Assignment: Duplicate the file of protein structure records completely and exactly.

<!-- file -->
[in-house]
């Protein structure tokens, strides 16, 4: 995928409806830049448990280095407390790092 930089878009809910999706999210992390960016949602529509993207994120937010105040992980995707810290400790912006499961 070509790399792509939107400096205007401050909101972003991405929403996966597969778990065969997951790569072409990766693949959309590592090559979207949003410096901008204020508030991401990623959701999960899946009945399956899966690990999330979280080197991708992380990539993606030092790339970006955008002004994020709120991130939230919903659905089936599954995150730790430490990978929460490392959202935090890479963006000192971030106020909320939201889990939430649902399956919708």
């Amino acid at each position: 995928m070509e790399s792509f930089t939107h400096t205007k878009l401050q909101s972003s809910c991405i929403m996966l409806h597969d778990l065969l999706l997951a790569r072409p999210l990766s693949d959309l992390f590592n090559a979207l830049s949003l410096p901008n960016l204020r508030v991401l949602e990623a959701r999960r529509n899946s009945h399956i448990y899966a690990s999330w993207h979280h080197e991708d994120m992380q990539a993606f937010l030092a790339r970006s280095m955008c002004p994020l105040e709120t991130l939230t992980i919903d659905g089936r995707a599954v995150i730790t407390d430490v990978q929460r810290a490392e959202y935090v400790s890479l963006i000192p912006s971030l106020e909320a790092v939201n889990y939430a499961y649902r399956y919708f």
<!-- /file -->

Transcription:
[in-house]
């Protein structure tokens, strides 16, 4: 995928409806830049448990280095407390790092 930089878009809910999706999210992390960016949602529509993207994120937010105040992980995707810290400790912006499961 070509790399792509939107400096205007401050909101972003991405929403996966597969778990065969997951790569072409990766693949959309590592090559979207949003410096901008204020508030991401990623959701999960899946009945399956899966690990999330979280080197991708992380990539993606030092790339970006955008002004994020709120991130939230919903659905089936599954995150730790430490990978929460490392959202935090890479963006000192971030106020909320939201889990939430649902399956919708």
């Amino acid at each position: 995928m070509e790399s792509f930089t939107h400096t205007k878009l401050q909101s972003s809910c991405i929403m996966l409806h597969d778990l065969l999706l997951a790569r072409p999210l990766s693949d959309l992390f590592n090559a979207l830049s949003l410096p901008n960016l204020r508030v991401l949602e990623a959701r999960r529509n899946s009945h399956i448990y899966a690990s999330w993207h979280h080197e991708d994120m992380q990539a993606f937010l030092a790339r970006s280095m955008c002004p994020l105040e709120t991130l939230t992980i919903d659905g089936r995707a599954v995150i730790t407390d430490v990978q929460r810290a490392e959202y935090v400790s890479l963006i000192p912006s971030l106020e909320a790092v939201n889990y939430a499961y649902r399956y919708f």